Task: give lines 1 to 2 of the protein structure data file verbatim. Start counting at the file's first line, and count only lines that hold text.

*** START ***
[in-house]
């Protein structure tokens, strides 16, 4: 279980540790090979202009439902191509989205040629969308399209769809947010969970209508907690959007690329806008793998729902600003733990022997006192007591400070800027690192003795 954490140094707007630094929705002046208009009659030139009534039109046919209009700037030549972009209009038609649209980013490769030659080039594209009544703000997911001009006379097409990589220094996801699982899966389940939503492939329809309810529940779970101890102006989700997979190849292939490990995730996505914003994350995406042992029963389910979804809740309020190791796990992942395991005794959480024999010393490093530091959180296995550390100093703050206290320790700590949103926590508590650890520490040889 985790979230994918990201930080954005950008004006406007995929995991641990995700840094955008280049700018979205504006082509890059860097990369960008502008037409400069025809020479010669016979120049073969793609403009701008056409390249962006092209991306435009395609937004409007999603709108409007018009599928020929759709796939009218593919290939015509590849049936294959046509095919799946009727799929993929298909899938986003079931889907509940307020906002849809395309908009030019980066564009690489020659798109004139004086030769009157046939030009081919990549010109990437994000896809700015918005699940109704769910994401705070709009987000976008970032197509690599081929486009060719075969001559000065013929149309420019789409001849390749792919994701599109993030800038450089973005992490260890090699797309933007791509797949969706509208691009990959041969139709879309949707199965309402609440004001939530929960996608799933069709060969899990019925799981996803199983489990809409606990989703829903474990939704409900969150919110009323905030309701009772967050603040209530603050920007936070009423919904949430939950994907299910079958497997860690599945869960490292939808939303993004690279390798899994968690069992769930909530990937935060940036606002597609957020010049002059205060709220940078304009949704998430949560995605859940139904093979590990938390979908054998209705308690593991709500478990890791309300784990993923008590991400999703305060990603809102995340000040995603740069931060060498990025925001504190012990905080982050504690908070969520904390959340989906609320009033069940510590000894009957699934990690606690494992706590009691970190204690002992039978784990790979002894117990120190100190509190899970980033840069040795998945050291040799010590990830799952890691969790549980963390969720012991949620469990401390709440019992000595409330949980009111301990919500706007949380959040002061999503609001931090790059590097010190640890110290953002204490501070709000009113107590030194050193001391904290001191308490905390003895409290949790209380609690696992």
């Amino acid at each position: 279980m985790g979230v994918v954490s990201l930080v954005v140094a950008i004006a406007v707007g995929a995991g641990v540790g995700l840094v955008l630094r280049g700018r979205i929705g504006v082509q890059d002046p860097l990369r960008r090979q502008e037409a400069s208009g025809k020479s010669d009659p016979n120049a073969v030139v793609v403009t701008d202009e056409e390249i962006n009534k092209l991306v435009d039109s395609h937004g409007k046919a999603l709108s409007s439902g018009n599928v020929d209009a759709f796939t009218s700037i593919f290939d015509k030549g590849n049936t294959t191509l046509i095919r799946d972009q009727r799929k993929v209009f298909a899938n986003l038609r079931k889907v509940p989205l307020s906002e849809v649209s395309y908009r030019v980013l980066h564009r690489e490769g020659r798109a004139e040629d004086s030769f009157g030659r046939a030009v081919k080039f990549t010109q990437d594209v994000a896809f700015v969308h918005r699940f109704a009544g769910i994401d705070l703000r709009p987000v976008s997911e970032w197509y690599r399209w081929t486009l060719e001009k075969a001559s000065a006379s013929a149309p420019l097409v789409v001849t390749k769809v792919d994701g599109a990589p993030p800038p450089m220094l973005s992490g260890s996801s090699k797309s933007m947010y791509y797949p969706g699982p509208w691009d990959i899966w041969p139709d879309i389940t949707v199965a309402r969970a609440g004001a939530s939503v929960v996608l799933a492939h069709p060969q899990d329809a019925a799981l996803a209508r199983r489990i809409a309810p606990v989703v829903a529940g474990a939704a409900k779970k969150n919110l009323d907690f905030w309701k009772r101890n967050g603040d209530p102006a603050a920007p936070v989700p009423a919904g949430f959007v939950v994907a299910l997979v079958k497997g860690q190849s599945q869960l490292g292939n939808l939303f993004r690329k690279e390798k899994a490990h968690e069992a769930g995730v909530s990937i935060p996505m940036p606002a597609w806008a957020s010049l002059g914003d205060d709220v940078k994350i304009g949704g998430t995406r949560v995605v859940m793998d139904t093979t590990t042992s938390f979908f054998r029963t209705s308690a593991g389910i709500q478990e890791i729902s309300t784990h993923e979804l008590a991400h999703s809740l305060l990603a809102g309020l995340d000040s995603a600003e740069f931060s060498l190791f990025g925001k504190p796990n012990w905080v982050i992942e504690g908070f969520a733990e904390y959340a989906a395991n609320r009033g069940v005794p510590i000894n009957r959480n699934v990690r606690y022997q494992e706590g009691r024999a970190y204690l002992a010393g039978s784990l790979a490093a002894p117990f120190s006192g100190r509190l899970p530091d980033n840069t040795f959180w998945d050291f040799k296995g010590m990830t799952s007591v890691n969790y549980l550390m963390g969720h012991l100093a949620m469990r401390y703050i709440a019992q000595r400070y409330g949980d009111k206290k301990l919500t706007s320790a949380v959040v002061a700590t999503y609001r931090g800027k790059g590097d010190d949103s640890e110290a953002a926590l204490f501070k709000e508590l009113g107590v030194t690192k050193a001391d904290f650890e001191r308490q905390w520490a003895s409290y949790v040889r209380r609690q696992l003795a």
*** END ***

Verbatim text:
[in-house]
């Protein structure tokens, strides 16, 4: 279980540790090979202009439902191509989205040629969308399209769809947010969970209508907690959007690329806008793998729902600003733990022997006192007591400070800027690192003795 954490140094707007630094929705002046208009009659030139009534039109046919209009700037030549972009209009038609649209980013490769030659080039594209009544703000997911001009006379097409990589220094996801699982899966389940939503492939329809309810529940779970101890102006989700997979190849292939490990995730996505914003994350995406042992029963389910979804809740309020190791796990992942395991005794959480024999010393490093530091959180296995550390100093703050206290320790700590949103926590508590650890520490040889 985790979230994918990201930080954005950008004006406007995929995991641990995700840094955008280049700018979205504006082509890059860097990369960008502008037409400069025809020479010669016979120049073969793609403009701008056409390249962006092209991306435009395609937004409007999603709108409007018009599928020929759709796939009218593919290939015509590849049936294959046509095919799946009727799929993929298909899938986003079931889907509940307020906002849809395309908009030019980066564009690489020659798109004139004086030769009157046939030009081919990549010109990437994000896809700015918005699940109704769910994401705070709009987000976008970032197509690599081929486009060719075969001559000065013929149309420019789409001849390749792919994701599109993030800038450089973005992490260890090699797309933007791509797949969706509208691009990959041969139709879309949707199965309402609440004001939530929960996608799933069709060969899990019925799981996803199983489990809409606990989703829903474990939704409900969150919110009323905030309701009772967050603040209530603050920007936070009423919904949430939950994907299910079958497997860690599945869960490292939808939303993004690279390798899994968690069992769930909530990937935060940036606002597609957020010049002059205060709220940078304009949704998430949560995605859940139904093979590990938390979908054998209705308690593991709500478990890791309300784990993923008590991400999703305060990603809102995340000040995603740069931060060498990025925001504190012990905080982050504690908070969520904390959340989906609320009033069940510590000894009957699934990690606690494992706590009691970190204690002992039978784990790979002894117990120190100190509190899970980033840069040795998945050291040799010590990830799952890691969790549980963390969720012991949620469990401390709440019992000595409330949980009111301990919500706007949380959040002061999503609001931090790059590097010190640890110290953002204490501070709000009113107590030194050193001391904290001191308490905390003895409290949790209380609690696992």